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History of Brightwell Castle in the Royal County of Berkshire
by David Nash Ford

B R I G H T W E L L
C A S T L E

The Bishop's Counter-Attack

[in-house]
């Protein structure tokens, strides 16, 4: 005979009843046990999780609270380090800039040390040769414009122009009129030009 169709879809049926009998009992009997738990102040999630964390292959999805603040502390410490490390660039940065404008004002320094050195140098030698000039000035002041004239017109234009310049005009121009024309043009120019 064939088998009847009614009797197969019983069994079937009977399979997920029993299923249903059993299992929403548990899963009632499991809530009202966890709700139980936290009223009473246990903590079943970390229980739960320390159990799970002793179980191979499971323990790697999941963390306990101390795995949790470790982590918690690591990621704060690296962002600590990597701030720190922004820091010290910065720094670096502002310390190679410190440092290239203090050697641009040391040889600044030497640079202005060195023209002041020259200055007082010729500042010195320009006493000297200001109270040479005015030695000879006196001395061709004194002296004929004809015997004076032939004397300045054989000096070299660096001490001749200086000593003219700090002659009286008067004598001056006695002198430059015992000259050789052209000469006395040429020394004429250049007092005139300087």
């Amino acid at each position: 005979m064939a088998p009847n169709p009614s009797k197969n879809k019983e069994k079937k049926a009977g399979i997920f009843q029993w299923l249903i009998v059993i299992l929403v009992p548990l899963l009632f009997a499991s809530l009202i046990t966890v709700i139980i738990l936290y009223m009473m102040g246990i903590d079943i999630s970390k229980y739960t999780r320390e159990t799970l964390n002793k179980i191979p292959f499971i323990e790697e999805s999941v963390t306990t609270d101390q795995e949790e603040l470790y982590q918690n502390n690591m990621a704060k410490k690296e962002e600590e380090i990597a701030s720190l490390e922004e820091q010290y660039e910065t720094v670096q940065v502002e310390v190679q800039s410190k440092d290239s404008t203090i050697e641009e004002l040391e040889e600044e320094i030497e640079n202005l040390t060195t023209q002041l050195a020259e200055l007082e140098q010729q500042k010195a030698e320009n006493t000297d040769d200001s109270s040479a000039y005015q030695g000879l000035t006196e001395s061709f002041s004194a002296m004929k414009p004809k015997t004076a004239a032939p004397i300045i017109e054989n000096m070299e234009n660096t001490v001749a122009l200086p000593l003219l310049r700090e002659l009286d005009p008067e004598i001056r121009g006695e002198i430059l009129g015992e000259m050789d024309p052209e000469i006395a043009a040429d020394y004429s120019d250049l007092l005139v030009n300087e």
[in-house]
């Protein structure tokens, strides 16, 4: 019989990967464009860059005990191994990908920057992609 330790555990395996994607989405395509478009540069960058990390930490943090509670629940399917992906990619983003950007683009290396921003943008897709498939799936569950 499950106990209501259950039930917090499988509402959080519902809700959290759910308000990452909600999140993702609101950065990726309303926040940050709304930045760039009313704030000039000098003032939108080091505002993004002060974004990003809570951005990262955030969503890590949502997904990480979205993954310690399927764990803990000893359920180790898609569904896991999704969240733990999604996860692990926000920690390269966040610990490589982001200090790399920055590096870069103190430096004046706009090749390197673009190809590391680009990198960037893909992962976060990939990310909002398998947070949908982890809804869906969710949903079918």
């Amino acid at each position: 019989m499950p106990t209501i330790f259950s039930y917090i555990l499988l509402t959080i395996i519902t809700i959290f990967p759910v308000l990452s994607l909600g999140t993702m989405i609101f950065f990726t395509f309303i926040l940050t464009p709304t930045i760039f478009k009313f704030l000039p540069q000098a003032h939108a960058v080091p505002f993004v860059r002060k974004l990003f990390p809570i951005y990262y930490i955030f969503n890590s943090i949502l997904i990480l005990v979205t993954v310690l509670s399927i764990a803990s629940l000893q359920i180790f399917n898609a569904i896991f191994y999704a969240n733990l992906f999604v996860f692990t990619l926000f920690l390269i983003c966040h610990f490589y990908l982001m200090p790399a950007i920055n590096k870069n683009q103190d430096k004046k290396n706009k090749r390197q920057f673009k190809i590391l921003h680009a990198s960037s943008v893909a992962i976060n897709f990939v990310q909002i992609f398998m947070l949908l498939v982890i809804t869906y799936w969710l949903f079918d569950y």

In the 1150s, King Stephen built himself an early castle at Brightwell, where the manor house now stands. Civil War was raging as he fought with his cousin, the Empress Matilda, for control of the country. The lady had her HQ at nearby Wallingford Castle, so Stephen put her under siege from a ring of fortifications. This site appears to have been chosen because the King's brother, Prince Henry of Blois (Bishop of Winchester) owned the manor and thought that Stephen could protect his estate and attack the Empress at the same time, thus killing two birds with one stone. The enclosing banks and ditches also surround the ancient parish church and it is therefore thought that it was originally erected by the Bishop as a garrison-church. He may have wanted to make the place a permanent counterpart to Wallingford. Though it was, in fact, destroyed by the Empress' son in 1153.



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